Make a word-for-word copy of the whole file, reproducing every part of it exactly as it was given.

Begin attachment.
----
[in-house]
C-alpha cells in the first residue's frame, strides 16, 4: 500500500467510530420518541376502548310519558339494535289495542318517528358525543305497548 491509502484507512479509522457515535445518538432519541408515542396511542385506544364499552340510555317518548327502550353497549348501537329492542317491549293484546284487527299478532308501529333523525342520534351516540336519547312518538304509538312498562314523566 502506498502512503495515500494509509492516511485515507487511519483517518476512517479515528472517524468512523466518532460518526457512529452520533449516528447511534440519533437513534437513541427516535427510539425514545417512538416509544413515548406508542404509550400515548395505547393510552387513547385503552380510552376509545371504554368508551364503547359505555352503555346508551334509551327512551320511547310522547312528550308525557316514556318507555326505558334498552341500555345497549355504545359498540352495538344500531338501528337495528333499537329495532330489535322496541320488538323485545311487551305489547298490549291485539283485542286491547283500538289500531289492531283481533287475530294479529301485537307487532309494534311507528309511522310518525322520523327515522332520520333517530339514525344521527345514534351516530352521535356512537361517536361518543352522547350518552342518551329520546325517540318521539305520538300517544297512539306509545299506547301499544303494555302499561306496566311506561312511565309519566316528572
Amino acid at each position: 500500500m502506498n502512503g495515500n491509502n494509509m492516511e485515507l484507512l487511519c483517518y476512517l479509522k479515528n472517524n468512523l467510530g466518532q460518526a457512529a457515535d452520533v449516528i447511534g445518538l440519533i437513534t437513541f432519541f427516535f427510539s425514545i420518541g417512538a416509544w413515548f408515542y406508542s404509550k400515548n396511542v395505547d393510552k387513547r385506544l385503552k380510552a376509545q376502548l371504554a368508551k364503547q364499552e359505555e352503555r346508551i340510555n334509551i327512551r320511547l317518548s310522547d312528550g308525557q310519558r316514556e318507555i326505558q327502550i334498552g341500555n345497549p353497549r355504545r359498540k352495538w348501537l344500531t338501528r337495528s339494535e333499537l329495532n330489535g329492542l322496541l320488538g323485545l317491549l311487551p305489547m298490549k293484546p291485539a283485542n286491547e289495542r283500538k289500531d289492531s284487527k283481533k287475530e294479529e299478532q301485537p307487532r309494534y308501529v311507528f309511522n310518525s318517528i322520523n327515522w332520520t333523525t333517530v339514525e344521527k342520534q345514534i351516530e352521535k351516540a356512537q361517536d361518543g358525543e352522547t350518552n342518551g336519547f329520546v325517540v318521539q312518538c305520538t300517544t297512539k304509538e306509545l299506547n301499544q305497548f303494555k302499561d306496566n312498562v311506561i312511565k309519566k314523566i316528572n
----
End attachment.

[in-house]
C-alpha cells in the first residue's frame, strides 16, 4: 500500500467510530420518541376502548310519558339494535289495542318517528358525543305497548 491509502484507512479509522457515535445518538432519541408515542396511542385506544364499552340510555317518548327502550353497549348501537329492542317491549293484546284487527299478532308501529333523525342520534351516540336519547312518538304509538312498562314523566 502506498502512503495515500494509509492516511485515507487511519483517518476512517479515528472517524468512523466518532460518526457512529452520533449516528447511534440519533437513534437513541427516535427510539425514545417512538416509544413515548406508542404509550400515548395505547393510552387513547385503552380510552376509545371504554368508551364503547359505555352503555346508551334509551327512551320511547310522547312528550308525557316514556318507555326505558334498552341500555345497549355504545359498540352495538344500531338501528337495528333499537329495532330489535322496541320488538323485545311487551305489547298490549291485539283485542286491547283500538289500531289492531283481533287475530294479529301485537307487532309494534311507528309511522310518525322520523327515522332520520333517530339514525344521527345514534351516530352521535356512537361517536361518543352522547350518552342518551329520546325517540318521539305520538300517544297512539306509545299506547301499544303494555302499561306496566311506561312511565309519566316528572
Amino acid at each position: 500500500m502506498n502512503g495515500n491509502n494509509m492516511e485515507l484507512l487511519c483517518y476512517l479509522k479515528n472517524n468512523l467510530g466518532q460518526a457512529a457515535d452520533v449516528i447511534g445518538l440519533i437513534t437513541f432519541f427516535f427510539s425514545i420518541g417512538a416509544w413515548f408515542y406508542s404509550k400515548n396511542v395505547d393510552k387513547r385506544l385503552k380510552a376509545q376502548l371504554a368508551k364503547q364499552e359505555e352503555r346508551i340510555n334509551i327512551r320511547l317518548s310522547d312528550g308525557q310519558r316514556e318507555i326505558q327502550i334498552g341500555n345497549p353497549r355504545r359498540k352495538w348501537l344500531t338501528r337495528s339494535e333499537l329495532n330489535g329492542l322496541l320488538g323485545l317491549l311487551p305489547m298490549k293484546p291485539a283485542n286491547e289495542r283500538k289500531d289492531s284487527k283481533k287475530e294479529e299478532q301485537p307487532r309494534y308501529v311507528f309511522n310518525s318517528i322520523n327515522w332520520t333523525t333517530v339514525e344521527k342520534q345514534i351516530e352521535k351516540a356512537q361517536d361518543g358525543e352522547t350518552n342518551g336519547f329520546v325517540v318521539q312518538c305520538t300517544t297512539k304509538e306509545l299506547n301499544q305497548f303494555k302499561d306496566n312498562v311506561i312511565k309519566k314523566i316528572n